The Guardian’s correspondent was “required to sign more legal documents than [when] buying a house” before reading The Casual Vacancy; as for the author interview: “Its prospect begins to assume the mystique of an audience with Her Majesty – except, of course, that Rowling is famously much, much richer.” She is in fact worth about £620m, according to Sky News. Then the book came out. In its first week, it sold 124,000 copies in the UK and three times that in the USA. To put that in perspective, the initial print run for a novel is rarely more than 3,000-5,000 copies.
Those 500,000-odd buyers were confronted with a picture of modern England that many English people could have done without. The Casual Vacancy is a portrait of Pagford, a small town in the West of England, said to be based on the one in which Ms Rowling grew up, although she has never confirmed this. It begins with a death (as does the other book discussed in this piece; but more of that later). In this case, it’s the death of a likeable local councillor who has opposed attempts to shut down the town’s methadone clinic and to rid the town of responsibility of the local sink estate – “project”, in American parlance – called the Fields. The election that follows for the dead man’s council seat is the frame upon which Rowling has hung her portrait of the town’s people.
They fall into three basic categories: smug, ineffectual, and disgusting.
The smug include the “first citizen” of Pagford, Council chairman Howard, a shop and cafe owner, 65 years old, of mighty girth and opinions; and his wife Shirley. Like others in the town, they hanker after the company of the local posh family, although the latter are clearly bored by them, and indeed sold the land for the sink estate Howard wants to be rid of so much. The smug also include Howard’s son Miles, a solicitor (lawyer), who stands for the dead man’s council seat, and his wife Samantha, who has huge breasts and fantasizes about sex with a singer from her daughter’s favourite boy-band. And there’s Parminder, the doctor, who holds liberal views but makes no effort to communicate with her unattractive daughter and is unaware that the latter is quietly mutilating herself with a razor-blade in the night.
The ineffectual include Kay, a social worker who is deluding herself about her relationship with Miles’s weedy younger partner; Colin, a deputy headmaster who lacks social skills and is mentally ill; and Ruth, a nurse who tries to be bright and jolly in a home dominated by a violent inadequate of a husband. The disgusting, besides her husband, include Colin’s vile teenage son, who despises his parents and uses his wit and popularity to inflict cruelties on others; Simon, Ruth’s husband, who stands for the council hoping to get kickbacks; and Terri, a middle-aged junkie and occasional whore who lives on the sink estate but whose daughter Krystal could maybe be something better. Rowling uses Krystal as a dramatic cipher in a battle between good and evil.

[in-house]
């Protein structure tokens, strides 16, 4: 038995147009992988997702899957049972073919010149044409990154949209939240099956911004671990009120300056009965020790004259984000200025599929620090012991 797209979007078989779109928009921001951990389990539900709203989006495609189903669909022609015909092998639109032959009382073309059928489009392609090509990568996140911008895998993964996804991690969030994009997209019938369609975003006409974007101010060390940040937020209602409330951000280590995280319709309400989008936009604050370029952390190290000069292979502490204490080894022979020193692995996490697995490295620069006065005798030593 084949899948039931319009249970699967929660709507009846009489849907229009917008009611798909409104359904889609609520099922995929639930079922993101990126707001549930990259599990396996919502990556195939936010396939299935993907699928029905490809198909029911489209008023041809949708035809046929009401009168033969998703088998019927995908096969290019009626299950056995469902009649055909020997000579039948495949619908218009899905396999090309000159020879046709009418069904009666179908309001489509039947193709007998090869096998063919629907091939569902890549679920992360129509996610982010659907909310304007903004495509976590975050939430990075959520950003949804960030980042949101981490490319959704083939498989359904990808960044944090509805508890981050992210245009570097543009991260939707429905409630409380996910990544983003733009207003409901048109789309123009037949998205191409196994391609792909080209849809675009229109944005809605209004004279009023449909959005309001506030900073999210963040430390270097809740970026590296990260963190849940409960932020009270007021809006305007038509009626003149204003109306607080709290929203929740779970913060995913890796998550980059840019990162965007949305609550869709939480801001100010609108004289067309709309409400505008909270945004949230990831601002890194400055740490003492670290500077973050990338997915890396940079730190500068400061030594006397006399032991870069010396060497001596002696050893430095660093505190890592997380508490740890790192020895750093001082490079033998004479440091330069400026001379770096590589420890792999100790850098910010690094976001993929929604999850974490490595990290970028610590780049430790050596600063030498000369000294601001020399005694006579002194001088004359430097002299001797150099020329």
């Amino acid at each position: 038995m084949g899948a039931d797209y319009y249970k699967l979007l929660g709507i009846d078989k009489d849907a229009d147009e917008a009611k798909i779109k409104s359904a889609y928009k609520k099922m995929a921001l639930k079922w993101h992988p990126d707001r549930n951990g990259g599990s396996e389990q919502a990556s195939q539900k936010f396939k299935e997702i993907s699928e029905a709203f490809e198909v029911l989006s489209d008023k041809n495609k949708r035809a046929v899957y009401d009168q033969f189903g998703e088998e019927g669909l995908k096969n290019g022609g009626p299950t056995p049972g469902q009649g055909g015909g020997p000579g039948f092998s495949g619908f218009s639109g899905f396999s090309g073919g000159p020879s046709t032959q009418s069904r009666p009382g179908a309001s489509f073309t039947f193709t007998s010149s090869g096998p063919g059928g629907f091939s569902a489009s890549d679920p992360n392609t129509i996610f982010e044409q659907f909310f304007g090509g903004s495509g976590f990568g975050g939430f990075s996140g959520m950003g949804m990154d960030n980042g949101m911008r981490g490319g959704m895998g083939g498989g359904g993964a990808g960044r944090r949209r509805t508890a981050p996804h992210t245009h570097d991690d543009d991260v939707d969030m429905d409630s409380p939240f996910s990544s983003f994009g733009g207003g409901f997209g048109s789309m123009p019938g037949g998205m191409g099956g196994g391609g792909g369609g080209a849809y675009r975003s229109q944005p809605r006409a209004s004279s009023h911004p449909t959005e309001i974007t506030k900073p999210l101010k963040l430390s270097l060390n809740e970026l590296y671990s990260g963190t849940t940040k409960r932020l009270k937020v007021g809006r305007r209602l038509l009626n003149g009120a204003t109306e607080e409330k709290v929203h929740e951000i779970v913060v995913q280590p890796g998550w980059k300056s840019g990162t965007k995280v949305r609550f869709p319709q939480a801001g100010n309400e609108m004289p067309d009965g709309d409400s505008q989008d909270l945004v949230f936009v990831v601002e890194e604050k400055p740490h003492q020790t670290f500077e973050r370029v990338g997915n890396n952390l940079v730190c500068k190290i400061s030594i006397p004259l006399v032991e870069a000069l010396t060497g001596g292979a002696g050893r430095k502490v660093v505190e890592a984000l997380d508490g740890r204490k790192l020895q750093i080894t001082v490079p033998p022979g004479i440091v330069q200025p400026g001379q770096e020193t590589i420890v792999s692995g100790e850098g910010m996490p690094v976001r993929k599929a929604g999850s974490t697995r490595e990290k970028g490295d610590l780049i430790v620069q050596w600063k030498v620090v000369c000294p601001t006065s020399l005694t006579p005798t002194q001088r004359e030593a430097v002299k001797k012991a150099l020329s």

Rowling serves up many characters – in fact, too many too quickly, so that the first half of the book is confusing. Yet she has taken trouble to try to get inside their heads and to show us who they really are. Thus Howard dreams of the Pagford of his youth, where the poor grew runner beans and potatoes, and hates the Fields with its boarded-up windows, graffiti and satellite dishes. Miles and Samantha must entertain Kay and her reluctant partner to dinner and try to impress, though they have little in common with either; the evening that follows is pure agony, Abigail’s Party writ large. Parminder does not communicate with her daughter but half-knows it, and keeps meaning to try. Kay’s reluctant partner does know that, somewhere along the line, he should have ended the relationship. Colin’s horrible teenage son is determined to be “authentic” and does not know that he is pretentious. Neither does he really know that he is vicious; in class, he mutters savage insults at Parminder’s miserable daughter, wanting to impress the friend next to him. He is unaware that his friend finds the girl’s pain discomfiting.
Not every character works so well. Colin’s mental illness does not convince; it is so dramatic that one does not see how he functions at all. The crooked, violent Simon is just too without redeeming features; besides, he does not have the brains to have got away with it for so long. As for Terri, the tragic junkie:
The door swung open to reveal a woman who appeared simultaneously childlike and ancient, dressed in a dirty pale-blue T-shirt and a pair of men’s pajama bottoms. ...Her hair, which was home-dyed, coarse and very red, looked like a wig on top of a skull ...The house smelled of stale food, of sweat, of unshifted filth.
Terri is a type that exists, to be sure; but seems too obvious to be here. She might have seemed more real, and sympathetic, had she been one of those who do manage their addiction better.